This week is a special show. I interview Courtney Summers, the author of the New York Times best-selling novel "Sadie," and learn what it was like to work on a book that also had a podcast component and what inspires Courtney to write such dark novels.
MF: And I noticed it as I was flipping through the book there’s a lot of italics. You depict her thoughts to herself and there are italics scattered throughout to show that.
CS: I love this. I don't even think about these things. I guess I did do that. And now I've got to answer for it! Why did I do that? It just came out that way. I feel like I'm just going to reveal there's less intent behind my novels than I think there is, and I did this, this, and this, and I got what I did.
MF: Well, it could be subconscious, but I was an English major, and I often felt like that's what we were doing in class—finding his deeper meanings and symbolism in novels—and I was wondering if the author meant that.
CS: A friend told me something about unconscious competence, or something like that. There's some whole thing where you’re unconsciously competent at something after a certain point, so you get to a point where you don't know what you're doing but you know how to do it. And I’m like, “Let me know when I get there.”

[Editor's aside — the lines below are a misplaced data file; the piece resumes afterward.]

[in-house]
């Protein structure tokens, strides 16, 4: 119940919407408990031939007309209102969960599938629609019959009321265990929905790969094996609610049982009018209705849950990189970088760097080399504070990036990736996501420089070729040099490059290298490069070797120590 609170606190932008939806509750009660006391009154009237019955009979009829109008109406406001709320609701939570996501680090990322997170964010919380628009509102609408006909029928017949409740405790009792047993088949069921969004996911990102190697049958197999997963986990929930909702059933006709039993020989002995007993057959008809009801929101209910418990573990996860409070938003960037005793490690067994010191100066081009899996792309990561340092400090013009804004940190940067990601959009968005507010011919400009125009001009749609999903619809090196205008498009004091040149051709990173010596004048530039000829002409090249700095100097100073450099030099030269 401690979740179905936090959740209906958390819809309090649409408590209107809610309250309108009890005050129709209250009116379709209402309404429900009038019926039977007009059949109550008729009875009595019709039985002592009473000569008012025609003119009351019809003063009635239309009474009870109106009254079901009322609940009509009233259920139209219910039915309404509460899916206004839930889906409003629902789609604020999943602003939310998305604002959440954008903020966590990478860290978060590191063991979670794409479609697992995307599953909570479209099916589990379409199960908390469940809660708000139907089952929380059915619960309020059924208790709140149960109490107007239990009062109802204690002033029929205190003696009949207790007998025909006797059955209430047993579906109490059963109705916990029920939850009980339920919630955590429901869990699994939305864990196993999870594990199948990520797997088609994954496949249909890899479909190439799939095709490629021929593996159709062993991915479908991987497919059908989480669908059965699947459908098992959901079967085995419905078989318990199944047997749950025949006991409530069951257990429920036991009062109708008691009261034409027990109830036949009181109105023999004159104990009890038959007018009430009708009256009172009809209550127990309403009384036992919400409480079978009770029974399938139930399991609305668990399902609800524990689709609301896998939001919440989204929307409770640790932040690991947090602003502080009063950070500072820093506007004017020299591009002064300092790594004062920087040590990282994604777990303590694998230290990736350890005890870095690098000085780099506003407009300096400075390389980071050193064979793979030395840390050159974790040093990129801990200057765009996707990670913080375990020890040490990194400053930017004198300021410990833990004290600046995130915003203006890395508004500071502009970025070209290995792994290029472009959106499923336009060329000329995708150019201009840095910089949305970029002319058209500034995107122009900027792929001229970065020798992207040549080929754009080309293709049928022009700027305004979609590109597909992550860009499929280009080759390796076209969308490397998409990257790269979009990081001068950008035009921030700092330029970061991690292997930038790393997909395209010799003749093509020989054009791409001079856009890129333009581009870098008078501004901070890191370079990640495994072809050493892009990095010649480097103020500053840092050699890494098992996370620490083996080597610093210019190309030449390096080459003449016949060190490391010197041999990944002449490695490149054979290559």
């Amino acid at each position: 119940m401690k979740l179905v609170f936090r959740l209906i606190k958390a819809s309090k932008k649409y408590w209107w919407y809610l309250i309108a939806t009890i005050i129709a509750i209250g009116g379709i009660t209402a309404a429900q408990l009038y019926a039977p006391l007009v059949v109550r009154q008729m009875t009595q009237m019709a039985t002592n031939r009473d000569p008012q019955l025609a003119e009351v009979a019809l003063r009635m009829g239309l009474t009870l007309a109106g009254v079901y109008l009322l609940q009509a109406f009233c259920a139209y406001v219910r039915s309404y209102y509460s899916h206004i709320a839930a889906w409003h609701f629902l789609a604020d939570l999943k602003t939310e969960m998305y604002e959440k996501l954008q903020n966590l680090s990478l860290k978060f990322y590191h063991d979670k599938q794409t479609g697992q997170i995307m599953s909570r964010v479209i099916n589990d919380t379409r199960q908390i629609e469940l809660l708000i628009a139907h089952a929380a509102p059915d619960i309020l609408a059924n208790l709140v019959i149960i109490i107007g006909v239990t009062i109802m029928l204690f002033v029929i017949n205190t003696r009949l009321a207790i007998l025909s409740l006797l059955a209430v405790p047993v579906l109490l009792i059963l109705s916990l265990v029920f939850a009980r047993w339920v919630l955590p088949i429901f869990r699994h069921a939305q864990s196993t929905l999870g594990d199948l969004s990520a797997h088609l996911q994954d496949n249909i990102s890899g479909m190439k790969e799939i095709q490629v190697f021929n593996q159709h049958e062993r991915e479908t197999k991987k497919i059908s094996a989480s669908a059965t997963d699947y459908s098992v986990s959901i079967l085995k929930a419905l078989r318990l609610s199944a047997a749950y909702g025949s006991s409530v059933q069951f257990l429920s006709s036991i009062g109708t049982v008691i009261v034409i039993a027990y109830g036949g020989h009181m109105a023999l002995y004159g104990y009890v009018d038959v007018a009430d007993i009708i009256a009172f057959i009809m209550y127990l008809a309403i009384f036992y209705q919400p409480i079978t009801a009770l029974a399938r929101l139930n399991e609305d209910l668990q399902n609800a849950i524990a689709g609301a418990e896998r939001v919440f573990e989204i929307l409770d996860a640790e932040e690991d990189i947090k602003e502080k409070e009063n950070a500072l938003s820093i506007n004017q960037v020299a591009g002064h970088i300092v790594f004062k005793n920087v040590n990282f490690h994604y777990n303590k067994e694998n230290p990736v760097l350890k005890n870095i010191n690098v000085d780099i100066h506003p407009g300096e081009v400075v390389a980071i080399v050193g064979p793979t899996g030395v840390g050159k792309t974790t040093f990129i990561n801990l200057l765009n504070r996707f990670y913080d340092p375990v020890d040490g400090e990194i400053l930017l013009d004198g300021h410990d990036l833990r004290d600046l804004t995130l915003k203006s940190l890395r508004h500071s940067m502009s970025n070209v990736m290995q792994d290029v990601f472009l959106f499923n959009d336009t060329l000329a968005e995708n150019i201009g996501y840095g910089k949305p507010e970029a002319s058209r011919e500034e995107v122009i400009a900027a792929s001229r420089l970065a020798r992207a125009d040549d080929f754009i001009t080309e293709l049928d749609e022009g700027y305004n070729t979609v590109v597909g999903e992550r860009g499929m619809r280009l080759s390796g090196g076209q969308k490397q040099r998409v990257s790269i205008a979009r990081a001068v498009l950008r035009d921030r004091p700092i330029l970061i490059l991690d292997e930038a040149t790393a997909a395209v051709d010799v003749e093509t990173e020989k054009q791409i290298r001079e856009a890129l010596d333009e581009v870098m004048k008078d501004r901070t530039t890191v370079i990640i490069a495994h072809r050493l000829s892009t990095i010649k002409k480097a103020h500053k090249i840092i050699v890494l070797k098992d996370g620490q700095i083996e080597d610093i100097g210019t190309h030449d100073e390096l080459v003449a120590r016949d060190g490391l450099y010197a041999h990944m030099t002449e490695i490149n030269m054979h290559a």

MF: Well, I think you’re there. You’re already there.
CS: Until I write my next book. It only lasts one book, I think, and then I have to relearn it.
MF: Right. It’s always the next one, the next challenge. Writers are always moving on.
CS: But I'm sure whatever it will be next will be sad and devastating for a reader, hopefully. That’s what I like to do.
MF: “Sadie” was really dark!
CS: I like to bring down the mood of people who pick up my books. If they want something warm and cuddly, they're not going to find it in a Courtney Summers novel. I don't know why I'm like that. I don't want to think too hard about it.
MF: I was just going to ask you why, but that's okay. You don't have to have an answer.
Before this interview, we exchanged emails and you mentioned semicolons, that you like them, so I was wondering if you wanted to talk about semicolons as your anti-pet-peeve.
CS: I just like the way they can extend and continue a thought on a page. I was just like, “Wow.” It keeps the fluidity of the of the prose without the firm pause of a period. Does that sound nonsensical? I just really like them, and I know some people really don't like them, and I don't understand those people.
MF: I know, I don't either. I guess the way you described it, maybe it plays into that stream-of-consciousness that you're trying to go for with your...
CS: I think you’re right!
MF: A period is so final. So stopping...
CS: It’s definitive. It’s a little firm sometimes. I’m not ready to end yet, but I need a tiny little break.